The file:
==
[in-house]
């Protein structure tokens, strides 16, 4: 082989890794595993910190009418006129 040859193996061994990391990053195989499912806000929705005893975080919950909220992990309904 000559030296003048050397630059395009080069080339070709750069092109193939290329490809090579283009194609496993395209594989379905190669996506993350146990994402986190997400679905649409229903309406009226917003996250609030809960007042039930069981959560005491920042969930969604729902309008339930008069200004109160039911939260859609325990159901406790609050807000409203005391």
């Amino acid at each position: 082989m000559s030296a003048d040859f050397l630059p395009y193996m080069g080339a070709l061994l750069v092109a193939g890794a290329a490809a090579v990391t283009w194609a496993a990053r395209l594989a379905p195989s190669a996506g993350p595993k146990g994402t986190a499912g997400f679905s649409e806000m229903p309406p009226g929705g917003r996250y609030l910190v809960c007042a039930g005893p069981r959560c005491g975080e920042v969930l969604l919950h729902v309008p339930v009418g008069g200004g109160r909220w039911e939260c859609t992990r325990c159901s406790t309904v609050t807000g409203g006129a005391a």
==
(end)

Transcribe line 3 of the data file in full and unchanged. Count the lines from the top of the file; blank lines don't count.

């Amino acid at each position: 082989m000559s030296a003048d040859f050397l630059p395009y193996m080069g080339a070709l061994l750069v092109a193939g890794a290329a490809a090579v990391t283009w194609a496993a990053r395209l594989a379905p195989s190669a996506g993350p595993k146990g994402t986190a499912g997400f679905s649409e806000m229903p309406p009226g929705g917003r996250y609030l910190v809960c007042a039930g005893p069981r959560c005491g975080e920042v969930l969604l919950h729902v309008p339930v009418g008069g200004g109160r909220w039911e939260c859609t992990r325990c159901s406790t309904v609050t807000g409203g006129a005391a």